Case Study — 8 Min Read

How any nimble agency should take advantage of Scrum for Agile Marketing?

Case Study — 8 Min Read

How any nimble agency should take advantage of Scrum for Agile Marketing?

According to Wikipedia Agile (in software development context) practices involve discovering requirements and developing solutions through the collaborative effort of self-organizing and cross-functional teams and their customer(s)/end-user(s). It advocates adaptive planning, evolutionary development, early delivery, and continual improvement, and it encourages flexible responses to change.

Where did Agile come from?

Since it’s such a popular buzzword, widely used in today’s IT companies and start-ups, it must mean that it’s something completely new! However, Agile’s roots can be traced back to Japanese concepts of production process management introduced just after the end of World War II.

Sakichi Toyoda, the founder of the Toyota car factory and the father of Kaizen, became a pioneer in this respect – an approach based on continuous process improvement. It has become one of the foundations of the Toyota Production System (TPS), which has now been extended to the concept of lean management.

The actual development of Agile, however, is linked with the IT industry. The development of the global network was an impulse to create new programming languages ​​(PHP, Ruby, JavaScript) and create active virtual communities. The gaining momentum of the open-source movement contributed to the ongoing changes.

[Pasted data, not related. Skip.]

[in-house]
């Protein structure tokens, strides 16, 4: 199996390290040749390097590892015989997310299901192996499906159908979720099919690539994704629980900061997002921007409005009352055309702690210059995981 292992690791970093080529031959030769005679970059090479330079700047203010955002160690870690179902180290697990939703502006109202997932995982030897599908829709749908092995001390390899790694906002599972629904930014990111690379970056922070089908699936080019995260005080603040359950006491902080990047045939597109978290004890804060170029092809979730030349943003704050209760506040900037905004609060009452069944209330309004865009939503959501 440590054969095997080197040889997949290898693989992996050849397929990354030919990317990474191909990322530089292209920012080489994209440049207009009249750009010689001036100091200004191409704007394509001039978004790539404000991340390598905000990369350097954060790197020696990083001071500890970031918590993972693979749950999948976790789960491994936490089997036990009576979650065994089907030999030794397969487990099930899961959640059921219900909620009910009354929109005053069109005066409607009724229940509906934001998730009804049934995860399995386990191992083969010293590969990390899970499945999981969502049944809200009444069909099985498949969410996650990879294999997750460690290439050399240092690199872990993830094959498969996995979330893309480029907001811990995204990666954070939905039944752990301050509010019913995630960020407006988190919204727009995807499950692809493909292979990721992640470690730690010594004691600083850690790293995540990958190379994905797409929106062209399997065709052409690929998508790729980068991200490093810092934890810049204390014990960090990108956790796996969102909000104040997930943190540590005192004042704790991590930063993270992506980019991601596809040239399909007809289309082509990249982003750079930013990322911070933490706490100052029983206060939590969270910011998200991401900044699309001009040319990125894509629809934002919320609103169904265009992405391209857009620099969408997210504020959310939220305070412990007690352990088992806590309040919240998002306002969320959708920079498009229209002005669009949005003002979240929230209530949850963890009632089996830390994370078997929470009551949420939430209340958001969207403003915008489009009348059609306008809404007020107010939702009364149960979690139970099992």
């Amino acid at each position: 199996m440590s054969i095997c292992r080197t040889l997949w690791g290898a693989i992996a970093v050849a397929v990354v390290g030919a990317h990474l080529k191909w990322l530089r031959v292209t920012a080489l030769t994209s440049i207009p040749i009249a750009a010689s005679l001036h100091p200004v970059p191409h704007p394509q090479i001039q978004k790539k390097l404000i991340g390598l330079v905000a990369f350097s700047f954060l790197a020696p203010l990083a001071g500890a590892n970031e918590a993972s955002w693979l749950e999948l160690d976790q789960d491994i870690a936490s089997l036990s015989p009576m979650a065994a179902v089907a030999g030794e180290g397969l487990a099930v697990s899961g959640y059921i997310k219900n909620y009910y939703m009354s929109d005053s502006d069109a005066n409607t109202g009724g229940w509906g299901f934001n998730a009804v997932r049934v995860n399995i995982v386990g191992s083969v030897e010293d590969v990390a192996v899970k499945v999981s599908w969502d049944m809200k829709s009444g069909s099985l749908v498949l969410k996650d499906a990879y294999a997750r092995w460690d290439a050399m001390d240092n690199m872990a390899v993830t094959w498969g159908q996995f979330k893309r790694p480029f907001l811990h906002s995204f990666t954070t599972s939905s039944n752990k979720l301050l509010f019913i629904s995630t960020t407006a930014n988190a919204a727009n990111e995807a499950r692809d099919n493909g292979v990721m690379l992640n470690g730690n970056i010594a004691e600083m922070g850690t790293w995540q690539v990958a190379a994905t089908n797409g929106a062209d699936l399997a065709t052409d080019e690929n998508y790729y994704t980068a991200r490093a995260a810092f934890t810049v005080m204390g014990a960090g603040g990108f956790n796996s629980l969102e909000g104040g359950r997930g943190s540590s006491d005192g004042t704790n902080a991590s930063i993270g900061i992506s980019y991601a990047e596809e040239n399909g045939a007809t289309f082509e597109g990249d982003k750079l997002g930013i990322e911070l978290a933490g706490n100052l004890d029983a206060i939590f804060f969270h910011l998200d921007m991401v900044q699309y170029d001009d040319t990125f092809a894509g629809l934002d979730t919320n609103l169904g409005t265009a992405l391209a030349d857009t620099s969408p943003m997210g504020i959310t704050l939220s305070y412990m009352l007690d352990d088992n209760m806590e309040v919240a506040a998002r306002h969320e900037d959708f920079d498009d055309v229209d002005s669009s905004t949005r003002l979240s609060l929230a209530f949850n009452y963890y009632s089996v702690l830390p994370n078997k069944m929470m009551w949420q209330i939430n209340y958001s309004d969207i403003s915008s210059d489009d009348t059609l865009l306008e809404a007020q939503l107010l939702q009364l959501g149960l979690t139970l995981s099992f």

In 2001, seventeen of the most influential programmers and project managers established a four-point declaration supplemented by twelve principles that would change the face of the IT world. Their work was proudly called the Agile Manifesto and was enthusiastically received. Among the signatories of the agreement, there were, among others Jeff Sutherland and Ken Schwarber (creators of Scrum, the most popular of agile methods) or Ward Cunningham (one of the first Wikipedia creators).

Principles and Values ​​- Agile Manifesto

The Agile Manifesto is based on four main principles.

  • People and interactions beyond processes and tools.
  • Working software over extensive documentation.
  • Cooperation with the client beyond formal arrangements.
  • Responding to change over following a plan.

Agile in marketing

Keeping the effectiveness on a high level in the environment with frequent changes required a completely new approach. Yet, marketing practitioners did not want to reinvent the wheel so they came up with the idea of adjusting the Agile principles to the marketing reality.

Adapting Agile to the work of marketers required minor changes. Agile marketing is based on the following principles:

  • First, the customer.
  • Interdisciplinary (multitasking) teams.
  • Action is always better than no action.
  • Create, measure, and learn.

Agile Marketing allows us to simultaneously focus on the user and react to the upcoming changes. The action based on the interaction of team members in conjunction with iterations is making the project progress overnight. By using frequent summaries, we avoid the risk of “going back to earth” when the whole project enters its final phase.

Scrum – how to implement an agile marketing